By Steve Pedery of Portland. Steve is the Conservation Director for Oregon Wild.
Over the course of a ballot measure fight, one expects that supporters and opponents would have different opinions about the impacts of a particular measure. That’s the nature of political campaigns.
But in the case of opponents to Ballot Measure 81, which would ban the use of indiscriminate gill nets on the Columbia River while allowing for more selective, sustainable commercial fishing gear, what we’re finding is that the gillnet proponents feel entitled not only to their opinions, but also to their own set of facts. One recent pro-gillnet opinion column in the Oregonian contained more misinformation than fact.
Here are the facts.
Ballot Measure 81 would prohibit the use of indiscriminate gill nets for commercial fishing on the Columbia River in Oregon, while encouraging fisherman to adopt more selective, sustainable techniques.
Gill nets are typically nets made of nylon plastic mesh, strung across the river in areas salmon and other commercially valuable species are known to travel. These net "curtains" are suspended by a system of floats and weighted at the bottom. The holes in the net are large enough to allow fish to get their heads in, but when they try to back out, the netting snags on their gills. Because many different species of fish swim in the Columbia, the indiscriminate nature of gill nets means they capture not only hatchery salmon, but also endangered wild salmon and steelhead, sturgeon and other fish.
Gill nets don't just kill fish. They can also entangle diving birds, otters, beavers and other wildlife, causing them to drown, often after prolonged suffering. Gill nets are so effective at capturing nearly anything that swims that they have been dubbed "curtains of death." Oregon banned the use of gillnets along our coast over 45 years ago precisely because of their indiscriminate nature.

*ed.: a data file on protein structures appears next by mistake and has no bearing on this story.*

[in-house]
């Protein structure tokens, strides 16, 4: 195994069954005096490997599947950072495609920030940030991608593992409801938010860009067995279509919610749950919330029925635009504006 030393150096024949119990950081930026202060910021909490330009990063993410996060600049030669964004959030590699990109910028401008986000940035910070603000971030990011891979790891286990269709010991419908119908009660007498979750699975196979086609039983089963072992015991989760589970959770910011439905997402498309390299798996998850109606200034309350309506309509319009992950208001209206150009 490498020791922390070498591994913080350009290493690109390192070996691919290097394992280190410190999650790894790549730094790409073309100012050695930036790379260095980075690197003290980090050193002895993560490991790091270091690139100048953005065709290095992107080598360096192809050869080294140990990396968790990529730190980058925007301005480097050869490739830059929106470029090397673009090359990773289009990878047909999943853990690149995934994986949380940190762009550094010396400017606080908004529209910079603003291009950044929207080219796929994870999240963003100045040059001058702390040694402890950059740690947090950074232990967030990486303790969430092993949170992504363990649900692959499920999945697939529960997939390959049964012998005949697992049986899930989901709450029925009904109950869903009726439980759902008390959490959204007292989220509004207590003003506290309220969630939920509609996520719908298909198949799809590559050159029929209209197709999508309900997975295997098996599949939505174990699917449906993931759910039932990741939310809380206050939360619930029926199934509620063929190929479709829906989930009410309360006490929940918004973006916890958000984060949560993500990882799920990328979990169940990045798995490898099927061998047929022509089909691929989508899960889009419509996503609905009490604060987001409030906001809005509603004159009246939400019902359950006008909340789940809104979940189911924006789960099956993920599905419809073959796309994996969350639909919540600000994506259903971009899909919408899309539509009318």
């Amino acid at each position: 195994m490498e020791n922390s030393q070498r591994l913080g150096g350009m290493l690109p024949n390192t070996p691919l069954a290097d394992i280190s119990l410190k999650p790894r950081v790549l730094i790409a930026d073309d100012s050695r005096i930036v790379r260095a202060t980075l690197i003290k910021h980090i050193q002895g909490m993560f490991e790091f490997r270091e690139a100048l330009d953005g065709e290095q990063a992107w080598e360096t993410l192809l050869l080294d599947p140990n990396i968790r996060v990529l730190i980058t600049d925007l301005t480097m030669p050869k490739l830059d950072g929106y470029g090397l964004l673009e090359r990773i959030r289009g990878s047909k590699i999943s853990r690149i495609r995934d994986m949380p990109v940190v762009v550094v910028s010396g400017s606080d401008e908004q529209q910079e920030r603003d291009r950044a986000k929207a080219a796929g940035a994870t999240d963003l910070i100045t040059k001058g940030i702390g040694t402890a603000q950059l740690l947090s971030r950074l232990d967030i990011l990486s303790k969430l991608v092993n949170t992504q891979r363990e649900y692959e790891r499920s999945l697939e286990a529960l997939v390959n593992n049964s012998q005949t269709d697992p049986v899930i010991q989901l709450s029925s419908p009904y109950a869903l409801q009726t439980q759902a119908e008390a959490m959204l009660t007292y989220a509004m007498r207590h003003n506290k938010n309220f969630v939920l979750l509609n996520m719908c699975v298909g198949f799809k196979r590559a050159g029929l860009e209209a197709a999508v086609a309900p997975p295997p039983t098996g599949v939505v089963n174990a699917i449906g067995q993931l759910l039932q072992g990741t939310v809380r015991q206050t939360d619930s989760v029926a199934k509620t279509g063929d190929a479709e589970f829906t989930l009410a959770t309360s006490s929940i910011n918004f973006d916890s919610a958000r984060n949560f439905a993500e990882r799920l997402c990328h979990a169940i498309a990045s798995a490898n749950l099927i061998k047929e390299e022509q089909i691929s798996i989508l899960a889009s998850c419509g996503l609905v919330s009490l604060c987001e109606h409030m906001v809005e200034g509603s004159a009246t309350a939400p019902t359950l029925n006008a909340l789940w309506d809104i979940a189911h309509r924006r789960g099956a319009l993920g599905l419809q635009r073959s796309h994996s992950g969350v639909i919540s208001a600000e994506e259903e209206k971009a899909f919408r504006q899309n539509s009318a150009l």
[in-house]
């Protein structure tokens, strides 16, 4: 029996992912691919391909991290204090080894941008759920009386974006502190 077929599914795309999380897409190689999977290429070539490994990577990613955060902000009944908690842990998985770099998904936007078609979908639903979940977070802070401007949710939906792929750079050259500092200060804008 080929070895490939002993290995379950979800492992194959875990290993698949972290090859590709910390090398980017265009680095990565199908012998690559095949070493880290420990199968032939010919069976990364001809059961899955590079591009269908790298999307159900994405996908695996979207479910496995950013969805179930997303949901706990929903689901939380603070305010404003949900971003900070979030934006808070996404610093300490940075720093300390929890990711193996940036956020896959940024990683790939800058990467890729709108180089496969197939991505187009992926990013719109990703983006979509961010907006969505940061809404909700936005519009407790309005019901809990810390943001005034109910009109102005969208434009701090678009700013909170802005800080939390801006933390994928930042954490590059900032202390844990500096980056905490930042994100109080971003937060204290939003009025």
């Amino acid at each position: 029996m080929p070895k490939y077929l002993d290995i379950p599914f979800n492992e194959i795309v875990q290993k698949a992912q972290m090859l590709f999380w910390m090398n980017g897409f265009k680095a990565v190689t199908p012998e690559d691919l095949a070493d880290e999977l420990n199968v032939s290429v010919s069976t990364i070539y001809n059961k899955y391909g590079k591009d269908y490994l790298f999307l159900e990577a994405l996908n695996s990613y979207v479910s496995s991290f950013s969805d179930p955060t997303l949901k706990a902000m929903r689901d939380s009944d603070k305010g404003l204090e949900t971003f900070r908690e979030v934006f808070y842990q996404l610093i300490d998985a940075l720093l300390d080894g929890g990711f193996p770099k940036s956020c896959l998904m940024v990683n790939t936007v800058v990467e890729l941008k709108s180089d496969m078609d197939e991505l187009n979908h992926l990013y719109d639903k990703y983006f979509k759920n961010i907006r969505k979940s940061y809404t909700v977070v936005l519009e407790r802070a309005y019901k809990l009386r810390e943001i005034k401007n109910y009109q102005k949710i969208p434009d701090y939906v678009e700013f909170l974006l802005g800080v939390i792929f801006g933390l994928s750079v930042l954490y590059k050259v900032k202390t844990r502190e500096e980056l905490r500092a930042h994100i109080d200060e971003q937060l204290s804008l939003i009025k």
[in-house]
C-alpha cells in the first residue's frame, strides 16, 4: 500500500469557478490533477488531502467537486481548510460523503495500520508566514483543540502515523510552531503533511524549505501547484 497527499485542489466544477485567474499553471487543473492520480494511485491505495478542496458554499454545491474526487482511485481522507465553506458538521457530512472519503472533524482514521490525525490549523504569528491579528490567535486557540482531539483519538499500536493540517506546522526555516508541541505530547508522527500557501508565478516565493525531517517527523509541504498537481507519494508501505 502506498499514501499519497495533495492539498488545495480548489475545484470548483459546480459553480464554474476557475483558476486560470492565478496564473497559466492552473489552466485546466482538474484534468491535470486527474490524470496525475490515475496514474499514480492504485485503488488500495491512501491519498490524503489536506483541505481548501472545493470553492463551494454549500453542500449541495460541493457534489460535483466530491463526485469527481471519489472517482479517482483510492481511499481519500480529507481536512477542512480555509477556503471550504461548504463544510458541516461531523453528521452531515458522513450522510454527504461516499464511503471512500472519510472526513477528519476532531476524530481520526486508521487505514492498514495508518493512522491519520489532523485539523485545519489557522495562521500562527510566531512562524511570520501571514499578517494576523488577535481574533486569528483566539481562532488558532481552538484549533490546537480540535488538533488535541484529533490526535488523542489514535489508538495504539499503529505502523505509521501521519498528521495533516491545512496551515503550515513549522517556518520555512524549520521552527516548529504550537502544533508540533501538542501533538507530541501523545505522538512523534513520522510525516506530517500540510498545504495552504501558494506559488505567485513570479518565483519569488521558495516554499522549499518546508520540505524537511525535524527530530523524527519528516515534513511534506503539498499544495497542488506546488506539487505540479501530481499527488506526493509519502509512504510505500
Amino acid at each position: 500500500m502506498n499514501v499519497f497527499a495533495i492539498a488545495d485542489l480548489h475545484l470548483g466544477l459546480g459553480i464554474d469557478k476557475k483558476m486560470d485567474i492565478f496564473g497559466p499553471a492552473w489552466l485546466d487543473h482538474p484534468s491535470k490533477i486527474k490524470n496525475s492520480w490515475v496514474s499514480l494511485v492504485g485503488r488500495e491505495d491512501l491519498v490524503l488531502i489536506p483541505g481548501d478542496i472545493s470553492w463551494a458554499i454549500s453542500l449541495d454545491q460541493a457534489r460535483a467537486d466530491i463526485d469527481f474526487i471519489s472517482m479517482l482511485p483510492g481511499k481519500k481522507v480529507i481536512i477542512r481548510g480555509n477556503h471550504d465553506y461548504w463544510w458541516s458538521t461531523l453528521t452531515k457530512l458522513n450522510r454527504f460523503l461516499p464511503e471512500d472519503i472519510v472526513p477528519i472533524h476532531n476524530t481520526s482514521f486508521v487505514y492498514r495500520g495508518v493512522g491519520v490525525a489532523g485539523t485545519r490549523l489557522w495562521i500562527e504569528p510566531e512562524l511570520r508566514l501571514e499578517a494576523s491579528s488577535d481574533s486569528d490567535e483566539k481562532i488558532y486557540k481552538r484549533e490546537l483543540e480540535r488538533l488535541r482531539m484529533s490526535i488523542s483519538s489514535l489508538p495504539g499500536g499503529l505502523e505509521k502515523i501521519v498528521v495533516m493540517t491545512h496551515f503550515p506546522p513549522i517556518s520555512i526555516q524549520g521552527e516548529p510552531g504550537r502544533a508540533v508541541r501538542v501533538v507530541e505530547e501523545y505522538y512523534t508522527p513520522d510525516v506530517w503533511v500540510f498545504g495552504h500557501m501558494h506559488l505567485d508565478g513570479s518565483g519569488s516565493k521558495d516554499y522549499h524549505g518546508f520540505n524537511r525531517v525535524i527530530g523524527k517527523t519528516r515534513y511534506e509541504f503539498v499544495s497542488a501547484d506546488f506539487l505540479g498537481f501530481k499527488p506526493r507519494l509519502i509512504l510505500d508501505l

Unfortunately, old habits die hard, and gill net proponents are politically well-connected. Every previous effort by the Oregon Department of Fish and Wildlife and our Legislature to reform the use of gill nets in the Columbia River has been blocked. Time and time again, gill-net promoters have killed compromise proposals to relocate the nets to reduce harm to fish and wildlife, as well as measures that would encourage the adoption of more responsible fishing techniques.
Now, faced with a ballot initiative before Oregon voters, they are lashing out on the pages of the Oregonian and elsewhere. Their arguments just don’t hold water.
This measure won’t save a single fish.
Gill nets are indiscriminate. Any fish that swims into them that is larger than the size of the mesh becomes trapped, regardless of whether they are a salmon from a fish hatchery or a wild steelhead or Chinook from a critically endangered run. Because of the damage they inflict to the gills, a large percentage of the fish trapped by gill nets will die even if they are freed and released. Measure 81 is also about more than just fish. Gillnets are indiscriminate, and all manner of wildlife, from diving birds to beavers, can be trapped and killed in them.